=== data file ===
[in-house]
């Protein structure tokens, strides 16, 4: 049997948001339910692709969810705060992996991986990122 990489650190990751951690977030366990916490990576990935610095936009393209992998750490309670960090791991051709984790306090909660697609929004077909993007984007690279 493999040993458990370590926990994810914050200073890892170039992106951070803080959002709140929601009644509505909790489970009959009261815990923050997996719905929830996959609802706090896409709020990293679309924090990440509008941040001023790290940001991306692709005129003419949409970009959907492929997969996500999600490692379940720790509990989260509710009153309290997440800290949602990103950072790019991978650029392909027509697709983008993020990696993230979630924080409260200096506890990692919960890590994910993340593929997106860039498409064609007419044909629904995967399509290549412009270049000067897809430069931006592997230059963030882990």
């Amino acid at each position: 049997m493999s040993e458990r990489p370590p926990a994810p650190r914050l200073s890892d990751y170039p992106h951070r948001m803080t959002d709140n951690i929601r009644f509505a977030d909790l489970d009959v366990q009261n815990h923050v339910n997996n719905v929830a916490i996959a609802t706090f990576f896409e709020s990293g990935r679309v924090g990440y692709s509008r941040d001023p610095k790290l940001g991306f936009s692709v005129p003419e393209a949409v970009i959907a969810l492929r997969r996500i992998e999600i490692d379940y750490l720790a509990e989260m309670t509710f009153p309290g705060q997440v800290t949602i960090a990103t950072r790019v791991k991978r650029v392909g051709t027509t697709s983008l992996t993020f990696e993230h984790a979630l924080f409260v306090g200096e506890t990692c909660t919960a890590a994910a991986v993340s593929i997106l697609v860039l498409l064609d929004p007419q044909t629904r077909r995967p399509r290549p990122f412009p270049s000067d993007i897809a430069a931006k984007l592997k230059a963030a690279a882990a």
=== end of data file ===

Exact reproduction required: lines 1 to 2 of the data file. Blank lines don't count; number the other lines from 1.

[in-house]
């Protein structure tokens, strides 16, 4: 049997948001339910692709969810705060992996991986990122 990489650190990751951690977030366990916490990576990935610095936009393209992998750490309670960090791991051709984790306090909660697609929004077909993007984007690279 493999040993458990370590926990994810914050200073890892170039992106951070803080959002709140929601009644509505909790489970009959009261815990923050997996719905929830996959609802706090896409709020990293679309924090990440509008941040001023790290940001991306692709005129003419949409970009959907492929997969996500999600490692379940720790509990989260509710009153309290997440800290949602990103950072790019991978650029392909027509697709983008993020990696993230979630924080409260200096506890990692919960890590994910993340593929997106860039498409064609007419044909629904995967399509290549412009270049000067897809430069931006592997230059963030882990």